Air Force bands support the global Air Force mission by organizing, training and deploying professional musicians. The bands provide the power of music to inspire immediate, positive and long-lasting impressions of the U.S. Air Force and the United States in the hearts and minds of audiences worldwide.
Air Force bands provide an essential element in maintaining troop morale and esprit de corps of Airmen around the world, including forward deployed locations. Additionally, they inspire patriotism and encourage young men and women to serve in the Air Force or other branches of the military.
Using music to bridge language, cultural, societal and socio-economic differences, the bands play a key role in increasing public understanding of the importance of airpower, the mission, policies and programs of the Air Force, and the bravery, sacrifice and dedication of Airmen. In addition, bands advance relationships with national and international audiences to enhance the reputation of the Air Force as a professional organization charged with the responsibility for national security. In public concerts, parades and ceremonies, Air Force bands celebrate the rich history and legacy of the Air Force.
Air Force bands are classified as premier and regional bands. The United States Air Force Band in Washington, D.C., and the United States Air Force Academy Band at Peterson Air Force Base, Colorado, are the premier bands. The regional bands are found at seven locations in the continental United States and operate from three locations overseas: Germany, Japan and Hawaii. In addition, there are five Air National Guard bands at various locations throughout the United States.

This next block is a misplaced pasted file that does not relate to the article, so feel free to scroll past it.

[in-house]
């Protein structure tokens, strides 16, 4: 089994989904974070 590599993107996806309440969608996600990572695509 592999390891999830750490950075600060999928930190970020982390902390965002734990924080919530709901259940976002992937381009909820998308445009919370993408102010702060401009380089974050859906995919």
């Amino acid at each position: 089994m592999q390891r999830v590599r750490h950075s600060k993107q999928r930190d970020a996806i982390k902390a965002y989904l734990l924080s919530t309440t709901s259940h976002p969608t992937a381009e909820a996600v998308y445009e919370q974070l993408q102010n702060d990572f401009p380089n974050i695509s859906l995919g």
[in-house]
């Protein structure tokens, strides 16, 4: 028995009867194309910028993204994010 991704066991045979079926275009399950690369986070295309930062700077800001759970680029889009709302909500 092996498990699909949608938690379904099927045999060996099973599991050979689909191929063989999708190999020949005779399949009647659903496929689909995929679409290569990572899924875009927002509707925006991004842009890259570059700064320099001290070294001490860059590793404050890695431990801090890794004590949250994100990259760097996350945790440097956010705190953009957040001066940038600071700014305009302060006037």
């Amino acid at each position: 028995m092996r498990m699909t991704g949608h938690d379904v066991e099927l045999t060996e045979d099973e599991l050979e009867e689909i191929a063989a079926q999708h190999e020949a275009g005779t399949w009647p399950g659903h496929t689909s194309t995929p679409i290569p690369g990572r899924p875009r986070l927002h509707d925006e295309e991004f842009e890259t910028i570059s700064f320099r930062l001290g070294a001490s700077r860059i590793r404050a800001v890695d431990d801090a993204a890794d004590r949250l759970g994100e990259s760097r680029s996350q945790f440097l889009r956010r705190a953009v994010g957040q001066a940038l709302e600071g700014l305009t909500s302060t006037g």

Air Force bands are organized so that they may be subdivided into several smaller musical units capable of performing autonomously and simultaneously. The number, size and musical capabilities of these groups depend on the overall size of the band and local or regional needs.
Examples of performing units that support the band mission:
•Concert Band — Performs concert, patriotic and popular entertainment music at high school, college, university and civic concerts.
•Marching or Ceremonial Band — Performs military marching and patriotic music at civic and military ceremonies or parades.
•Jazz Band — Performs all varieties of jazz music in high schools, colleges, civic concerts and festivals.
•Popular Music Ensemble — Performs a variety of popular music to include Rock, Top 40, R&B, Country and "Oldies" for recruiting, community concerts and authorized official functions.
•Chamber Ensemble — Performs a variety of music using different instrumentation in concert settings for both military and civilian audiences.
•Protocol Combo — Performs background, dinner and dance music for official military social functions.
•Individual Musicians — Buglers for funerals, solo vocalists, pianists or other instrumentalists may perform for official functions or ceremonies.